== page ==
Thursday, October 6, 2016

WRG Wargames Rules 1685-1845 - review

This is another review in the Once and Future Rules series, of wargame rules that are out of print, but that got a lot of play at one time (at least, in the clubs and groups I played in since the early 1980s).

The version of the rules that I own (physically), and that I am reviewing here, are from July 1979.  There was evidently an earlier release that same year, and also a release in Australia (with a yellow cover).  But the version I have is dated July 1979, and pictured here.

This is a 48 page book, and does a pretty thorough job of presenting a set of tabletop rules (no campaign rules, although they are hinted at) for the core of the horse and musket period.  While written for anything from 6mm up through 30mm figures, most of the games I have played, or watched, have been either 25mm (the majority) or 15mm (a close second).

The topics covered by the rules, and the table of contents are as follows:
  1. Introduction
  2. Method of play and time, ground, and troop scales
  3. Troop types, basing, organization and values
  4. Choosing terrain and setting up a battle
  5. Weather, time of day, and visibility
  6. Formations
  7. Orders, command and control
  8. Playing Equipment
  9. Sequence of Play
  10. Reaction Tests
  11. Steadiness and Order
  12. Movement
  13. Shooting
  14. Hand-to-Hand Combat
  15. Casualties, damage to property and engineering
  16. Prisoners and victory
  17. Suggested wargames units for Marlburian, Seven Years and early Indian Wars
  18. Bibliography
  19. Miscellaneous Information
The troop scale of the rules is 1:50 for the infantry, and 1:40 for the cavalry.  Ground scale is 1 inch to 25 paces (so, 40 inches for a mile).

Training and Morale classes are divided up between Regulars and Irregulars.  Regular classes include Elite, Veteran, Trained, and Raw.  Irregular include Fanatics, Soldiers, Warriors, and Levies.

Troop types are, of course, based on employment and equipment -
  • Cuirassiers
  • Heavy Cavalry
  • Light Cavalry
  • Irregular Cavalry
  • Line Infantry
  • Light Infantry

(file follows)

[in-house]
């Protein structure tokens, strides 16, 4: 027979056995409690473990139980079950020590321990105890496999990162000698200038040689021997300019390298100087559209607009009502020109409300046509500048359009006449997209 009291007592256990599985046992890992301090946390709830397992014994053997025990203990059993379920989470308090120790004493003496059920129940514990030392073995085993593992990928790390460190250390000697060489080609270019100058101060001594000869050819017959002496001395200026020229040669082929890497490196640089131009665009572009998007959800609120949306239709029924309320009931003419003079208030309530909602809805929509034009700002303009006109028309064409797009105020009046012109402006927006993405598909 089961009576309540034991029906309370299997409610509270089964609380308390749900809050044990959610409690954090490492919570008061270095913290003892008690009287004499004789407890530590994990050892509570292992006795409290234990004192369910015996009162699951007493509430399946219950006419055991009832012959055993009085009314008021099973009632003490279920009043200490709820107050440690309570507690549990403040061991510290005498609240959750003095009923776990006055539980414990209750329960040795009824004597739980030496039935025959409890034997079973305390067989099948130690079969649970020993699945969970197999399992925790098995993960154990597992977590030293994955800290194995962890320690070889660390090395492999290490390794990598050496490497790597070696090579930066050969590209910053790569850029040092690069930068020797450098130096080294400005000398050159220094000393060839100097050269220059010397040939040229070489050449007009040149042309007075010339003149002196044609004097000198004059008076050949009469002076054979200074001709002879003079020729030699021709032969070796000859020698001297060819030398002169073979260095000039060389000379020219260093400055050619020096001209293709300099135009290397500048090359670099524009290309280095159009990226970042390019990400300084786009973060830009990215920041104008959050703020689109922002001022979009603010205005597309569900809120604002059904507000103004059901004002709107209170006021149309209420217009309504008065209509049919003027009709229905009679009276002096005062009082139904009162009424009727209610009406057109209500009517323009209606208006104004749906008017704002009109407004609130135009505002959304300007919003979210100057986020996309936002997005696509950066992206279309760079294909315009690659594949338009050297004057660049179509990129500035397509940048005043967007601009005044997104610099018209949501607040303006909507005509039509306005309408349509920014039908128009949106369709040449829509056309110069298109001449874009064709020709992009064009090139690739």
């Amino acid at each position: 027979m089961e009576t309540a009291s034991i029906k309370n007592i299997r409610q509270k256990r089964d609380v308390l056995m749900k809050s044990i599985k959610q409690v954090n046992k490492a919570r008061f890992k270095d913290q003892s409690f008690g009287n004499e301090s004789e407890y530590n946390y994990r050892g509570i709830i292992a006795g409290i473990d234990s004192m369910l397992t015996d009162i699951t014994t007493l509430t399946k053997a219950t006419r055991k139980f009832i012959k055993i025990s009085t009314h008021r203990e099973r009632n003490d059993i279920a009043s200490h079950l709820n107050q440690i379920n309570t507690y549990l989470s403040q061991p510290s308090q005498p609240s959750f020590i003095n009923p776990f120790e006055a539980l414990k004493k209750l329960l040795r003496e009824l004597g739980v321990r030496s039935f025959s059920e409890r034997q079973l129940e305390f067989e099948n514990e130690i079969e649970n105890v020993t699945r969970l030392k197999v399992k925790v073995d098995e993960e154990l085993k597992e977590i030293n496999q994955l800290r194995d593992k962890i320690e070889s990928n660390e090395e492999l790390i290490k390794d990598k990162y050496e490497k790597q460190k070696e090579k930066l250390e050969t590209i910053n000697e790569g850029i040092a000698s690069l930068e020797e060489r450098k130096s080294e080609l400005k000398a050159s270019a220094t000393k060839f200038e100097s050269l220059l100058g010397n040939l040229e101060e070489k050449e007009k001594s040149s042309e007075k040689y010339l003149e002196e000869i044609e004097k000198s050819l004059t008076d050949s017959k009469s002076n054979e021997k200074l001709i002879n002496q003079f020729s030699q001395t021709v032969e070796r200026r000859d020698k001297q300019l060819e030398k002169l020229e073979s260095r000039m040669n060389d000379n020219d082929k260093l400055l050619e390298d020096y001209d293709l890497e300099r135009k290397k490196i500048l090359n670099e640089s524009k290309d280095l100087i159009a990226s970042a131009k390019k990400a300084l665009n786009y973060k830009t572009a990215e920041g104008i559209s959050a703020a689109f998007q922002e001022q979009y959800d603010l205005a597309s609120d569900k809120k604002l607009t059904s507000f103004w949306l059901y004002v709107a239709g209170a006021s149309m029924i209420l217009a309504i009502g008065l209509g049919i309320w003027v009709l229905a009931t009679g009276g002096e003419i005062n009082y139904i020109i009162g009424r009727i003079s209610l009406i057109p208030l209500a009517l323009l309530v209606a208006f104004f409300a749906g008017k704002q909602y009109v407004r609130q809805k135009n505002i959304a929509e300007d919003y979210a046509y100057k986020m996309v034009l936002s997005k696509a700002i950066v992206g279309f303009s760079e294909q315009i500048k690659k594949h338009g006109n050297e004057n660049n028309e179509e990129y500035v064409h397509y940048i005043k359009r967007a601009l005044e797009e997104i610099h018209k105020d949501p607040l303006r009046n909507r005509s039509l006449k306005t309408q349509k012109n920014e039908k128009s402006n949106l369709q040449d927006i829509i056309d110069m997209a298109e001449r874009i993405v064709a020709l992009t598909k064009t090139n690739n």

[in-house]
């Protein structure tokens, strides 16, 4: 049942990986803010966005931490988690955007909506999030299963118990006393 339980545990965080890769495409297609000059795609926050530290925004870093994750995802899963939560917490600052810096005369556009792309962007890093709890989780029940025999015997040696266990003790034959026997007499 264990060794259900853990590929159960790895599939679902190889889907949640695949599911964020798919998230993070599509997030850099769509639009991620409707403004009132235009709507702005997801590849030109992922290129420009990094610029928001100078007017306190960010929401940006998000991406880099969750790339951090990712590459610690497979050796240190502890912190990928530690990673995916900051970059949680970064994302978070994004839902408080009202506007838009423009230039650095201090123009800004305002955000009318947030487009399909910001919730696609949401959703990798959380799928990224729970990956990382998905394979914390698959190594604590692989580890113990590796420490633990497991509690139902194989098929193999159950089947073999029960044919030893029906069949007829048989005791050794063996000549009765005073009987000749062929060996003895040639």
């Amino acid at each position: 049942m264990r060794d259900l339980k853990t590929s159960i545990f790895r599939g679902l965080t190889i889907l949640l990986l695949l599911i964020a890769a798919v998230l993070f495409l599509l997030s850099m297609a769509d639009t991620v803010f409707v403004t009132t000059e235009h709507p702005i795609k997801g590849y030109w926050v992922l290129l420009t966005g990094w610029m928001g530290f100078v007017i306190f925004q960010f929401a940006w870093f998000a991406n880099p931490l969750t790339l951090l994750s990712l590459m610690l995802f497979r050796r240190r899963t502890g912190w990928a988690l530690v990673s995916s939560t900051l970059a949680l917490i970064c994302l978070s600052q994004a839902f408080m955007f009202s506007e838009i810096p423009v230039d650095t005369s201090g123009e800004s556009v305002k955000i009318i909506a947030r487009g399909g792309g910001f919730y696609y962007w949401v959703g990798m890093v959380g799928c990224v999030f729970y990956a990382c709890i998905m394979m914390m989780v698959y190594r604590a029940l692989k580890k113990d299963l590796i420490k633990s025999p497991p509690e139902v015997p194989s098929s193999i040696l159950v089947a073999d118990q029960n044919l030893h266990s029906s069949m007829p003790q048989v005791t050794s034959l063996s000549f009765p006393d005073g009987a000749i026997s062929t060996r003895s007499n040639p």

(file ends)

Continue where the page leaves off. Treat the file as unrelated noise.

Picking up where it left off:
• Irregular Charging Infantry
  • Irregular Skirmishing Infantry
  • Engineers and Pioneers
  • Mounted Infantry
  • War Elephants
  • Transport
  • Staff
  • And a small constellation of artillery types (different weights, rockets, and different mobility types - such as foot, horse, elephant)
Basing figures is based on a rather typical WRG 60mm wide base for 25-30mm figures.  Infantry get 4 figures per stand, and cavalry get 3 figures per stand.  In both cases, fewer figures are used for irregular units, for instance.  The basing of typical infantry and cavalry as (respectively) 4 and 3 figures is extremely helpful in combat, as shooting and fighting are done in those increments.

A point system is given for competition games, and pickup meeting engagement.  Rules for terrain selection and battle setup (entry sequencing, off table troops, flank marches, etc) are included.

Troops can adopt a number of different formation (column, line, square, skirmishing) depending on the troop type. Order writing is addressed - and pointed out (in the text, as well as in the introduction) that these rules require no order writing because of their turn sequence. Which brings us to:

Sequence of Play (alternating between players)
  1. Response Phase
  2. Shooting Phase
  3. Hand to Hand Combat Phase
  4. Maneuver Phase

This is an interesting turn sequence, mull over it for a second.  You start moving charges, and other moves, at the end of your turn, at the last phase.  At the start of the next turn, your opponent then immediately rolls for reactions, and his troops may have a response to your charge.  Once that is done, you complete your charge.  Then comes shooting, fighting, and regular maneuvers.

Okay, enough with all that jazz.  There are specifics on turning, marching, expanding, taking reaction tests and all that.  But the thing that keeps these rules fun, and still have a following , is the method for determining shooting and melee casualties.  When a unit engages the enemy it gets to roll a certain number of d6.  Usually this is 1 per 4 figures for infantry, and 1 per 3 figures for cavalry.  This is why those stand sizes make sense.  For shooting, cross index the type of weapon (musket, medium artillery, etc) and range, vs. the target disposition.  That can be a dense target (such as the flank of an infantry formation), or a normal target, or a covered target etc.  The table then gives you the results, on 1d6, for which numbers will produce a Hit.  In some cases, there are multiple hits from a single dice, if the right target number is rolled.  Easy. I refer to this as a "dice per element" system, which is different from the "dice per figure" system that Universal Soldier uses.